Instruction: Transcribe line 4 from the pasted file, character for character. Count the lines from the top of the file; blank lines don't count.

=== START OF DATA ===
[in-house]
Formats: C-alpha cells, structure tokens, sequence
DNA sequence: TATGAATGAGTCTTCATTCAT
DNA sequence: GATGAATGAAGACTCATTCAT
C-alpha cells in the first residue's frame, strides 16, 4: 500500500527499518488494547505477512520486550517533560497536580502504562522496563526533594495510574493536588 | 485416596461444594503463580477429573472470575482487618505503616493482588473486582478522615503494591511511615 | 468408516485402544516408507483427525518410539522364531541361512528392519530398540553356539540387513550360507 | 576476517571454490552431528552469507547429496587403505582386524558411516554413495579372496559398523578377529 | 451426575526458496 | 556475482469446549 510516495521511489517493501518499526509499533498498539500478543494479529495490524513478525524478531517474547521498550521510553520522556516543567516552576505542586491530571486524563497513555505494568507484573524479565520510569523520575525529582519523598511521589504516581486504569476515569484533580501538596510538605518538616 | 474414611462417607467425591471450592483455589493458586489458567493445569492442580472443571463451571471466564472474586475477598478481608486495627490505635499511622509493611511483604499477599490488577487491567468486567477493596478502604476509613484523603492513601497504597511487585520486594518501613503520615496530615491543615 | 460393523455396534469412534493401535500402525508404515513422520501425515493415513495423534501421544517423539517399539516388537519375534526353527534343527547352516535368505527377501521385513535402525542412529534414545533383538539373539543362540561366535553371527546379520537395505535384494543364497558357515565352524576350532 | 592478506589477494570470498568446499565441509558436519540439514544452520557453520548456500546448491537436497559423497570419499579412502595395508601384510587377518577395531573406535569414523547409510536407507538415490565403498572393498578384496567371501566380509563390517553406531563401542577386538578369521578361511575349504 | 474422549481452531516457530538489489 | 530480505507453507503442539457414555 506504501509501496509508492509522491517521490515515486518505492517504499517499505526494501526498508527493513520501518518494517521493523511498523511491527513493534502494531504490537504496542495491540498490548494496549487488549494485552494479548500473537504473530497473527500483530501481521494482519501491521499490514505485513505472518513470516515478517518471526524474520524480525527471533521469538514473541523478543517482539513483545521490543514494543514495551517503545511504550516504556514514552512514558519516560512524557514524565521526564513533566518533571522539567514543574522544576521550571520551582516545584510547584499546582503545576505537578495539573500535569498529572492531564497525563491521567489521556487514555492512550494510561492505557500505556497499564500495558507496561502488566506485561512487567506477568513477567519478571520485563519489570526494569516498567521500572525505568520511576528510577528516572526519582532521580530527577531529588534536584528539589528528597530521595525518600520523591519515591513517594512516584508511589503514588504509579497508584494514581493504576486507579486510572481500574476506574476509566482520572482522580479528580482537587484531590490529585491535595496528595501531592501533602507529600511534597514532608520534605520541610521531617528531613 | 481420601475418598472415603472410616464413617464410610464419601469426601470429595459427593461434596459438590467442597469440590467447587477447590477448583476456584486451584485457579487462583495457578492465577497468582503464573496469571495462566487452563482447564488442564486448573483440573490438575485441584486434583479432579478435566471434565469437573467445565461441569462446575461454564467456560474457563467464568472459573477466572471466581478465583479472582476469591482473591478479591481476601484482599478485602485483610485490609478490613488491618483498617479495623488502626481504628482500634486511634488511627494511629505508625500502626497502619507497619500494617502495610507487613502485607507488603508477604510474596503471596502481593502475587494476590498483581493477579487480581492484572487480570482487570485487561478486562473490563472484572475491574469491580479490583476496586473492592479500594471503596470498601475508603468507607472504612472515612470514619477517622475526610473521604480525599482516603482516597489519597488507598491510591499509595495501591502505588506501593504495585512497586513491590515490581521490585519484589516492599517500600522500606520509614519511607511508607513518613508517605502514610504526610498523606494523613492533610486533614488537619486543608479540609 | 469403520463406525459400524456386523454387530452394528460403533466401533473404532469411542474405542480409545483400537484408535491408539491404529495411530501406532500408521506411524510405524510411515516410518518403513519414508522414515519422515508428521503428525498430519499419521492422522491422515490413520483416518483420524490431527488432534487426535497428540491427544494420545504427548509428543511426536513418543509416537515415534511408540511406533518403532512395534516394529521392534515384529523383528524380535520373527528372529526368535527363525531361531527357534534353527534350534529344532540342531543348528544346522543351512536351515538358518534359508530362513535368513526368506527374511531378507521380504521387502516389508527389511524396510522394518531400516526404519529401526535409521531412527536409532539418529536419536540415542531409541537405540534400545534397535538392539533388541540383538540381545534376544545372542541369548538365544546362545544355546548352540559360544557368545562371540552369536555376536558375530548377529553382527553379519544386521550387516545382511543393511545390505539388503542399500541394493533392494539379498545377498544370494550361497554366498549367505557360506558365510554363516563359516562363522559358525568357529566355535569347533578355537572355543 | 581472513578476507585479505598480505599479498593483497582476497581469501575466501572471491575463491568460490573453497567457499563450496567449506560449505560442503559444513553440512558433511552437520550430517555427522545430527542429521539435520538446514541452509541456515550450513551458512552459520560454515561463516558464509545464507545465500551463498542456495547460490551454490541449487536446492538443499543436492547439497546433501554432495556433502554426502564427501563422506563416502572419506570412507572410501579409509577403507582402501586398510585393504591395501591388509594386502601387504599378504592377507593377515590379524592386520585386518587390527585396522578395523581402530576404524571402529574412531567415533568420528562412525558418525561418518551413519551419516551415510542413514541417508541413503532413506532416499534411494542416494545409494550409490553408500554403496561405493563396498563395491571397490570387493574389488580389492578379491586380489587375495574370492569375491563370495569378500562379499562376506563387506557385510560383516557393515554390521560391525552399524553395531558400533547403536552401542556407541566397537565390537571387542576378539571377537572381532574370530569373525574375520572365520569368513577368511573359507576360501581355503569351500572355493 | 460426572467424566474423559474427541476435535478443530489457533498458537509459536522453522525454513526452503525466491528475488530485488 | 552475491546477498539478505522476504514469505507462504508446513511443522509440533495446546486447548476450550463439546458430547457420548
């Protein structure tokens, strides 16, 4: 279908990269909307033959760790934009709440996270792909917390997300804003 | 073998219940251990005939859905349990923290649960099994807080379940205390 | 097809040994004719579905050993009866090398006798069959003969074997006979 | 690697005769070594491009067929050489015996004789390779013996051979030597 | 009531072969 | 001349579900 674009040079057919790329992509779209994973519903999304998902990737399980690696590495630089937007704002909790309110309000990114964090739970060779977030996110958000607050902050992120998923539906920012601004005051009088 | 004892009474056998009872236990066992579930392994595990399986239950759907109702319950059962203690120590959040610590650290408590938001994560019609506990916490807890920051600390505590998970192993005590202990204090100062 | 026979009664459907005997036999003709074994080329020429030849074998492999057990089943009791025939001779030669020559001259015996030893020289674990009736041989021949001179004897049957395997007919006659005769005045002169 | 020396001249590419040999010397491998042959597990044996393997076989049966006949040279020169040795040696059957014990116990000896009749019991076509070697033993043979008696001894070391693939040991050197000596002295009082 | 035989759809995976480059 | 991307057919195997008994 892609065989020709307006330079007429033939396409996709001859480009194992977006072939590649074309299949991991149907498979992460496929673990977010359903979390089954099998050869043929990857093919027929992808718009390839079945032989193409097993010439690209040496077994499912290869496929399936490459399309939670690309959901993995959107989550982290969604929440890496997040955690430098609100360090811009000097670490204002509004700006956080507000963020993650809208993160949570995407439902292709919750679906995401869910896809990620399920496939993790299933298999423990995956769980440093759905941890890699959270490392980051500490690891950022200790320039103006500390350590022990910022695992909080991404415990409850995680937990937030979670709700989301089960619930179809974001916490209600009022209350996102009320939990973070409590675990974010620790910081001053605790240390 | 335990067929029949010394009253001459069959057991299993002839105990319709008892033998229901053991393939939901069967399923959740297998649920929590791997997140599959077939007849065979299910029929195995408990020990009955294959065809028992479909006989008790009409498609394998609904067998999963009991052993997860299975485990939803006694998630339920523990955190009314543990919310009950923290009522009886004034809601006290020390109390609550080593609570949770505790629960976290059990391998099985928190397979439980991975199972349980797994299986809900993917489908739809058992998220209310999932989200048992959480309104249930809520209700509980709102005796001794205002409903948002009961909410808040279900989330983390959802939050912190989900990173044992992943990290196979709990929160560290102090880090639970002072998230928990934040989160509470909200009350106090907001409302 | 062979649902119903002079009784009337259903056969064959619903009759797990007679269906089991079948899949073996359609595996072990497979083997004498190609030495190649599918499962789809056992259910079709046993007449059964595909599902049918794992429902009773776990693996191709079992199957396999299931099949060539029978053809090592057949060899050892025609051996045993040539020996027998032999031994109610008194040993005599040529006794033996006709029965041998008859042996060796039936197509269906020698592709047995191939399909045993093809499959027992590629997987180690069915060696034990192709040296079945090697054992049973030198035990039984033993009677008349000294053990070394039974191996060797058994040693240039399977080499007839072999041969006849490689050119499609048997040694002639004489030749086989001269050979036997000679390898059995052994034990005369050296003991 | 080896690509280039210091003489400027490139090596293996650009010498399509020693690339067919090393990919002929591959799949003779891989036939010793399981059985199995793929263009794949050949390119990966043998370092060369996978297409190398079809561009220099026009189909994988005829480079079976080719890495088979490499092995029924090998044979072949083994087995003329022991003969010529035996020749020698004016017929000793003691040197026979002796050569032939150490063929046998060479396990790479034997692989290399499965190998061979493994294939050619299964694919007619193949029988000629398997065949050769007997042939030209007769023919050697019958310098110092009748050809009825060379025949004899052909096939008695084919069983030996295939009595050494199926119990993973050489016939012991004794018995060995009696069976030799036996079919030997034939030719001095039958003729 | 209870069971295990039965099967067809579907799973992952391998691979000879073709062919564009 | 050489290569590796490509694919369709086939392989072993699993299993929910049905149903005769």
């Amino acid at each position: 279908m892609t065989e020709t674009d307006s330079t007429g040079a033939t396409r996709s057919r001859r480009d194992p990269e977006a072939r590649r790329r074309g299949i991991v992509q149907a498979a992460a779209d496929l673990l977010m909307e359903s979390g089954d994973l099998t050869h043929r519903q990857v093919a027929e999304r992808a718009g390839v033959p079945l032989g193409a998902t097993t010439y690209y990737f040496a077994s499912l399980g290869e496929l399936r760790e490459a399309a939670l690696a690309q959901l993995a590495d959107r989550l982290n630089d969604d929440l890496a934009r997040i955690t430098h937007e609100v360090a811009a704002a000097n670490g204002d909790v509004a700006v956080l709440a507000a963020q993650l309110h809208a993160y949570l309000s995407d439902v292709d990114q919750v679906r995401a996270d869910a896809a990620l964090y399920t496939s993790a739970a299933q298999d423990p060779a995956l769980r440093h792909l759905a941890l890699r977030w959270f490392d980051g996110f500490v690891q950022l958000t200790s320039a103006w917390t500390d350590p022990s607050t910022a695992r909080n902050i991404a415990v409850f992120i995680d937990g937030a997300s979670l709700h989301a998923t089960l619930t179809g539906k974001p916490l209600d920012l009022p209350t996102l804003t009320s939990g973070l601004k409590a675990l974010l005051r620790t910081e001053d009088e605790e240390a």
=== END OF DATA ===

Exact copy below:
DNA sequence: GATGAATGAAGACTCATTCAT